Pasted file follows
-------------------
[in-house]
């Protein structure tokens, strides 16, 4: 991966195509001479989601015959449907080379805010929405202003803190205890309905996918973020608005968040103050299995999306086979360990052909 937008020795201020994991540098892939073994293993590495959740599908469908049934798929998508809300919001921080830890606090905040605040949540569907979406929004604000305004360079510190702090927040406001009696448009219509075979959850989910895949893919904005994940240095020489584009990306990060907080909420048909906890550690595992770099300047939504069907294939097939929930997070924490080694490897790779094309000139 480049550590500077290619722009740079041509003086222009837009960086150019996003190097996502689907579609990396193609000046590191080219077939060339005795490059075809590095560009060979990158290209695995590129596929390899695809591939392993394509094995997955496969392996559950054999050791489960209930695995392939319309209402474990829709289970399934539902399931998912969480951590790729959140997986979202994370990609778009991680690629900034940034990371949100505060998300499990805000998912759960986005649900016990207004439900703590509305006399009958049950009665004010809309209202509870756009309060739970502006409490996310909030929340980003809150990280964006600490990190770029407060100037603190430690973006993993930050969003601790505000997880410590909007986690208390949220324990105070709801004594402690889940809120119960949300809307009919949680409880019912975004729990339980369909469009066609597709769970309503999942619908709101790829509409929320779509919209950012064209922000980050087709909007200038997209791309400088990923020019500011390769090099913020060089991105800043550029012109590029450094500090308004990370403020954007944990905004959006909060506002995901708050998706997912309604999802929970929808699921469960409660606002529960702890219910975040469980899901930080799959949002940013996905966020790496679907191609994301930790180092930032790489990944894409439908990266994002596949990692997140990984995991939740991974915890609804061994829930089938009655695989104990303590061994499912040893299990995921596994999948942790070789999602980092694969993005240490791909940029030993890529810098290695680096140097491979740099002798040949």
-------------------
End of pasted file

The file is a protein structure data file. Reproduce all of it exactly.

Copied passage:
[in-house]
């Protein structure tokens, strides 16, 4: 991966195509001479989601015959449907080379805010929405202003803190205890309905996918973020608005968040103050299995999306086979360990052909 937008020795201020994991540098892939073994293993590495959740599908469908049934798929998508809300919001921080830890606090905040605040949540569907979406929004604000305004360079510190702090927040406001009696448009219509075979959850989910895949893919904005994940240095020489584009990306990060907080909420048909906890550690595992770099300047939504069907294939097939929930997070924490080694490897790779094309000139 480049550590500077290619722009740079041509003086222009837009960086150019996003190097996502689907579609990396193609000046590191080219077939060339005795490059075809590095560009060979990158290209695995590129596929390899695809591939392993394509094995997955496969392996559950054999050791489960209930695995392939319309209402474990829709289970399934539902399931998912969480951590790729959140997986979202994370990609778009991680690629900034940034990371949100505060998300499990805000998912759960986005649900016990207004439900703590509305006399009958049950009665004010809309209202509870756009309060739970502006409490996310909030929340980003809150990280964006600490990190770029407060100037603190430690973006993993930050969003601790505000997880410590909007986690208390949220324990105070709801004594402690889940809120119960949300809307009919949680409880019912975004729990339980369909469009066609597709769970309503999942619908709101790829509409929320779509919209950012064209922000980050087709909007200038997209791309400088990923020019500011390769090099913020060089991105800043550029012109590029450094500090308004990370403020954007944990905004959006909060506002995901708050998706997912309604999802929970929808699921469960409660606002529960702890219910975040469980899901930080799959949002940013996905966020790496679907191609994301930790180092930032790489990944894409439908990266994002596949990692997140990984995991939740991974915890609804061994829930089938009655695989104990303590061994499912040893299990995921596994999948942790070789999602980092694969993005240490791909940029030993890529810098290695680096140097491979740099002798040949």